Watch Price Movements

 | Jul 21, 2014 | 12:30 PM EDT
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I subscribe to a very simple statement in investing: The price you pay for an asset will determine the value you receive. This statement can also be interpreted to mean that money is made when you buy an asset; you just don't know it until you sell it. This article will focus on common stock investing, but this price-to-value theory cuts across all asset classes, including real estate, stocks and anything else.

So, I enjoy watching prices in the stock market for ideas and opportunities. One way I do this is by regularly looking at the list of stocks making 52-week lows. Lately, this has been a frustrating exercise. At one point this year, the list consisted of fewer than 25 names across all of the U.S. stock exchanges -- that's a far cry from the thousands of names that were on it in 2009.

Today's 52-week list has expanded somewhat – for example, Panera Bread (PNRA) is on the list. Trading at $146 a share, the shares have declined from $193. Yet stock prices should be looked at in terms of market cap, which is $4 billion in Panera's case. PNRA is still being valued at 22x earnings. While Panera's future growth is likely more optimistic than traditional fast-food brands, I don't put it in the same category as Chipotle Mexican Grill (CMG), so the current price is interesting, but not quite there yet for me. That being said, if the negative sentiment continues and the shares keep making new 52-week lows, it will be time to look closer at the stock.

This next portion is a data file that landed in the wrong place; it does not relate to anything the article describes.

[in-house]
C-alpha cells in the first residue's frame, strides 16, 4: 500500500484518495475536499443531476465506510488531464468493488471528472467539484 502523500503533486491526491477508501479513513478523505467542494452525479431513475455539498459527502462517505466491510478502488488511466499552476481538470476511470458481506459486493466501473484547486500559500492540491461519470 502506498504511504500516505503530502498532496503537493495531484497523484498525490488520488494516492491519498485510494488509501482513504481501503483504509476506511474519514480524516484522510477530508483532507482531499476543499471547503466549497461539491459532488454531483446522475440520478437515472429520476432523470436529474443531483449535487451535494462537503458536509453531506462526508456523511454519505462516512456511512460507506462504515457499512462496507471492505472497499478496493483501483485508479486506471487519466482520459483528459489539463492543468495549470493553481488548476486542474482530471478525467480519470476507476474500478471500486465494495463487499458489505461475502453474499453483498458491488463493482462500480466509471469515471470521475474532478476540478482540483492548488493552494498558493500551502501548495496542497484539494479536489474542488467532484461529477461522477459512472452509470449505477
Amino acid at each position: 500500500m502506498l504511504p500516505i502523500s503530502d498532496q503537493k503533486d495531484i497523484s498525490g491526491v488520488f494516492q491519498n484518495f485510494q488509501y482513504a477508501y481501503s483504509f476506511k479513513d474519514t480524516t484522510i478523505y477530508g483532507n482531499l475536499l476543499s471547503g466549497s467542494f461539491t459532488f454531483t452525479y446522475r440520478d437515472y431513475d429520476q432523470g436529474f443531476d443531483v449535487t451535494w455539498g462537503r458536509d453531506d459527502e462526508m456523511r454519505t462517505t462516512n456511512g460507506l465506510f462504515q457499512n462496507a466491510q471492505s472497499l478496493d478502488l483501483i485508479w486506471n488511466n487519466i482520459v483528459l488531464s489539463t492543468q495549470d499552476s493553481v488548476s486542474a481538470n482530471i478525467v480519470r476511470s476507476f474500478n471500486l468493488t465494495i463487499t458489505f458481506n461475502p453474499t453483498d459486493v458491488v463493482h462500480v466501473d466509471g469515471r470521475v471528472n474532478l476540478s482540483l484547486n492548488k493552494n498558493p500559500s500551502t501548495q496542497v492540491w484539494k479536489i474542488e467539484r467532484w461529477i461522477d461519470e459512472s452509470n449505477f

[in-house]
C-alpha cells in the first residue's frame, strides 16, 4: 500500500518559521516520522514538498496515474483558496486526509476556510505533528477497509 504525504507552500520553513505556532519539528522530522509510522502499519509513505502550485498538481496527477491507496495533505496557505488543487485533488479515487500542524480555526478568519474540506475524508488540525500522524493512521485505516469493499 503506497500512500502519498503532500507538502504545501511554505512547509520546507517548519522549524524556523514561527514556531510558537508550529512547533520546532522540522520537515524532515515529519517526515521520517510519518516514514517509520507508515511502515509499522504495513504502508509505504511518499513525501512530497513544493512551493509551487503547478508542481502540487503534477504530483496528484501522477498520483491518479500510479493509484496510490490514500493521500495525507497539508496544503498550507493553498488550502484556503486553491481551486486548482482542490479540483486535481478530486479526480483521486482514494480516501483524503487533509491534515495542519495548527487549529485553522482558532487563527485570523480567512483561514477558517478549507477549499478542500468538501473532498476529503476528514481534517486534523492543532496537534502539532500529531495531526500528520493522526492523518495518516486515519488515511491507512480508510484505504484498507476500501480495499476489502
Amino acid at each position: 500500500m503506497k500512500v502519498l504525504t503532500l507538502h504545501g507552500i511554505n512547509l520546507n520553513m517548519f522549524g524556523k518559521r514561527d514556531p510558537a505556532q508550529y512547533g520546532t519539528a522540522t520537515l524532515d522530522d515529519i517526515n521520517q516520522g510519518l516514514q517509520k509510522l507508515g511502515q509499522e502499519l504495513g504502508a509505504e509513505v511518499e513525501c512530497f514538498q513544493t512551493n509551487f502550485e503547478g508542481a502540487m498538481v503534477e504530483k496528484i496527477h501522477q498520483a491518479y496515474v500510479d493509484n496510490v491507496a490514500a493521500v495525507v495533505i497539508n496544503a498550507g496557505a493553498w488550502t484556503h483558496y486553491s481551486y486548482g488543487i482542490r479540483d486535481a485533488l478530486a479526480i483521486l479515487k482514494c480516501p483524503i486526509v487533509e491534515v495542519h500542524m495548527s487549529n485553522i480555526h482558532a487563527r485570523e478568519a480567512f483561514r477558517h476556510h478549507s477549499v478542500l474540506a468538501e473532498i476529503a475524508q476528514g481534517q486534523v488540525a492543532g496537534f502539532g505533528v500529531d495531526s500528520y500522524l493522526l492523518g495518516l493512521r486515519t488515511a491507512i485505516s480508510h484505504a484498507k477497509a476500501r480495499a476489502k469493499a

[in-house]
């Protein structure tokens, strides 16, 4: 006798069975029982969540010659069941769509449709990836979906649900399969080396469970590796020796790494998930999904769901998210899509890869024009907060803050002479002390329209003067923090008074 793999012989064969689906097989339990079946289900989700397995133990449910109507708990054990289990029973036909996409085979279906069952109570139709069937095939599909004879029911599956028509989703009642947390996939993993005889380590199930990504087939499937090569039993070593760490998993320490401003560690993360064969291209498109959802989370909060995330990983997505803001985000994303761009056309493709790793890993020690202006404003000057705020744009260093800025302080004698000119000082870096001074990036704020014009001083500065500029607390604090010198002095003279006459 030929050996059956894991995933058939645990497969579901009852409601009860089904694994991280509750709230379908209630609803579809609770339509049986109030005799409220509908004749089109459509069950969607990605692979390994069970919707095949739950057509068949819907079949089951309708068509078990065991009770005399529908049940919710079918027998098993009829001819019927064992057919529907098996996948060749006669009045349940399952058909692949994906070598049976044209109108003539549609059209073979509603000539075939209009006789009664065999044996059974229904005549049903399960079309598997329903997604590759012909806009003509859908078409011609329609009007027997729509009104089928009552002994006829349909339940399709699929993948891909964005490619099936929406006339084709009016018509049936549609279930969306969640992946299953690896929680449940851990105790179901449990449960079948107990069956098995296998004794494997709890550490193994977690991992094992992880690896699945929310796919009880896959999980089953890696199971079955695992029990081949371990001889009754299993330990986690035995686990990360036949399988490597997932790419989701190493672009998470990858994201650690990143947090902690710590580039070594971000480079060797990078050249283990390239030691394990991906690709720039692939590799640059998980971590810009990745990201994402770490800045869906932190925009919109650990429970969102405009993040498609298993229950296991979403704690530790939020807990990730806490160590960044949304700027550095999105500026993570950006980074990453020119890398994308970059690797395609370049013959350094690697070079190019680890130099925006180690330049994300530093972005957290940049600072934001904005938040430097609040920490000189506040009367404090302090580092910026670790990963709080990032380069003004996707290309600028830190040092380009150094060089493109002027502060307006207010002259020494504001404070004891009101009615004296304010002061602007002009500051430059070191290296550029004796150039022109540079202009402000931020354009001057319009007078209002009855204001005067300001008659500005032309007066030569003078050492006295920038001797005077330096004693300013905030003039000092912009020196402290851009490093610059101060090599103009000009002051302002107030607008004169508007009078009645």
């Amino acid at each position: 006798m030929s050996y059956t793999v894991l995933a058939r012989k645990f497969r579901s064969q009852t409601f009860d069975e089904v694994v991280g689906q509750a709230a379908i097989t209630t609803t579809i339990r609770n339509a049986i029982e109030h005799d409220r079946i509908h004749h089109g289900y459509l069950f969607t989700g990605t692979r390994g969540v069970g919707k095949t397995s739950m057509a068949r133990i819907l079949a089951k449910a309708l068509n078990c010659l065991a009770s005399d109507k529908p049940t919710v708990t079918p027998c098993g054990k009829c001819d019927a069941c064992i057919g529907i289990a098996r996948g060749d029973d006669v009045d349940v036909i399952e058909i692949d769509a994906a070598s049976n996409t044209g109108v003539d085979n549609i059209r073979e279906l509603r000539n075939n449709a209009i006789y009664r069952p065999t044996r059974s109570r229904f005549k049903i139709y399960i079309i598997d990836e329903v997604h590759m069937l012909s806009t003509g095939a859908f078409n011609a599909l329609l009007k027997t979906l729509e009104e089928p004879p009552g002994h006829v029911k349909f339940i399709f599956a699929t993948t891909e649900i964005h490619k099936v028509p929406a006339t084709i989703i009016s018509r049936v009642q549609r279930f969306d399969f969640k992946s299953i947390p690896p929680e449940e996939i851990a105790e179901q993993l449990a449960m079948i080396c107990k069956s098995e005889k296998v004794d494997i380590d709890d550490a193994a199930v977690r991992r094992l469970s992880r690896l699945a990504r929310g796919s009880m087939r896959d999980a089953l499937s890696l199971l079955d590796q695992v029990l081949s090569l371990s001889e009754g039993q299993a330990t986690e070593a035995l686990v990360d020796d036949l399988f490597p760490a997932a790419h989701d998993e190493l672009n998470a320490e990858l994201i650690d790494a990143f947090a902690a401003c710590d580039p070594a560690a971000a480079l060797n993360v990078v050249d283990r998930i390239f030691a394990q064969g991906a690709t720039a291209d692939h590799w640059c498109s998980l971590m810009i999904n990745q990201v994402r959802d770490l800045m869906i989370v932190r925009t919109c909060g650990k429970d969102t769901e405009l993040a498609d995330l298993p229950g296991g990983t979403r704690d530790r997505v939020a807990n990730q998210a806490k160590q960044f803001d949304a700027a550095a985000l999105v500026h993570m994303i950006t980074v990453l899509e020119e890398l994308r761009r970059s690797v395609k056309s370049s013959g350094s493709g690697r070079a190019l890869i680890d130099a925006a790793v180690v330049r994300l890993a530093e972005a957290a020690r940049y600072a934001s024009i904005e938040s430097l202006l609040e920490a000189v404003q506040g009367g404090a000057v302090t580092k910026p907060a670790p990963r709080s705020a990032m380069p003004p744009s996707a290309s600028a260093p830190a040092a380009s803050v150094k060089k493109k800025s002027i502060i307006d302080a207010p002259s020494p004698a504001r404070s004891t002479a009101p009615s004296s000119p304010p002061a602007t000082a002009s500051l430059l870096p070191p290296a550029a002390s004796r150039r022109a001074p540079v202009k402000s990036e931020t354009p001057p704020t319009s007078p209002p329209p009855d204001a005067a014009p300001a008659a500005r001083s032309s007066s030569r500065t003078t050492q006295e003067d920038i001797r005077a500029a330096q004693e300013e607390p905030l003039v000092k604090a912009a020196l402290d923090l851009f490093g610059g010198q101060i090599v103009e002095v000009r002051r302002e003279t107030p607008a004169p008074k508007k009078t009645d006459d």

Another list I like to look over consists of stocks with the largest percentages year-to-date declines. This list is very interesting because typically you will find high quality companies that are dealing with maximum negative sentiment. For example, I own shares of Whole Foods (WFM) now because of a 36% year-to-date price drop.

GNC Holdings (GNC) is down 41%, year-to-date. The retailer of nutritional supplements looks very appetizing on paper. The current market of $3.1 billion values the company at 12x earnings. Over the past three years, its net income has doubled.

But the past is the past and after spoiling Mr. Market on a high growth rate, there are concerns that growth could be stalling. GNC generates a ton of free cash flow. The supplement business is a very difficult one but GNC is the dominant pure-play business in the space. Consumers view many supplements favorably over chemical drugs. The negative momentum could create an even better opportunity.

Stock prices represent real tangible businesses. Yet the stock market often treats these businesses as pieces of paper that can trade wildly each day. Let such price irrationality guide your investment process.

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